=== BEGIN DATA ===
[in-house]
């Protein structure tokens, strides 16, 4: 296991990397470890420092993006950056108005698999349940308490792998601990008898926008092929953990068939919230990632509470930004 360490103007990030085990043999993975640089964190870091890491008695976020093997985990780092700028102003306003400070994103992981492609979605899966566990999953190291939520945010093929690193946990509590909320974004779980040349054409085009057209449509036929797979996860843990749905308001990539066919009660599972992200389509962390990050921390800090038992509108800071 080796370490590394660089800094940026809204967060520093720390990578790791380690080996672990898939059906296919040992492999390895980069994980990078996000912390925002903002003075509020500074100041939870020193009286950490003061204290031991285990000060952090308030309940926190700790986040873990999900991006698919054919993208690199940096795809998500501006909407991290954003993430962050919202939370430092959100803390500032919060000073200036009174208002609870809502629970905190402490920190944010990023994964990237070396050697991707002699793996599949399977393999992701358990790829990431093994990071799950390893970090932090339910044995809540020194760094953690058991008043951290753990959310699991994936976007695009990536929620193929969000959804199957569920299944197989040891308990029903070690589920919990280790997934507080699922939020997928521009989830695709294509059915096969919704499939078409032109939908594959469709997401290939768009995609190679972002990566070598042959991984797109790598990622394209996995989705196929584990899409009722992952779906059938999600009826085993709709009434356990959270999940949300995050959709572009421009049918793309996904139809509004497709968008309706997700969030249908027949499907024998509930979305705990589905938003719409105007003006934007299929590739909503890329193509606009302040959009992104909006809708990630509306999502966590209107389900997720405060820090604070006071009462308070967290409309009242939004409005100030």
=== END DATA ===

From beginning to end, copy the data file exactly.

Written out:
[in-house]
């Protein structure tokens, strides 16, 4: 296991990397470890420092993006950056108005698999349940308490792998601990008898926008092929953990068939919230990632509470930004 360490103007990030085990043999993975640089964190870091890491008695976020093997985990780092700028102003306003400070994103992981492609979605899966566990999953190291939520945010093929690193946990509590909320974004779980040349054409085009057209449509036929797979996860843990749905308001990539066919009660599972992200389509962390990050921390800090038992509108800071 080796370490590394660089800094940026809204967060520093720390990578790791380690080996672990898939059906296919040992492999390895980069994980990078996000912390925002903002003075509020500074100041939870020193009286950490003061204290031991285990000060952090308030309940926190700790986040873990999900991006698919054919993208690199940096795809998500501006909407991290954003993430962050919202939370430092959100803390500032919060000073200036009174208002609870809502629970905190402490920190944010990023994964990237070396050697991707002699793996599949399977393999992701358990790829990431093994990071799950390893970090932090339910044995809540020194760094953690058991008043951290753990959310699991994936976007695009990536929620193929969000959804199957569920299944197989040891308990029903070690589920919990280790997934507080699922939020997928521009989830695709294509059915096969919704499939078409032109939908594959469709997401290939768009995609190679972002990566070598042959991984797109790598990622394209996995989705196929584990899409009722992952779906059938999600009826085993709709009434356990959270999940949300995050959709572009421009049918793309996904139809509004497709968008309706997700969030249908027949499907024998509930979305705990589905938003719409105007003006934007299929590739909503890329193509606009302040959009992104909006809708990630509306999502966590209107389900997720405060820090604070006071009462308070967290409309009242939004409005100030």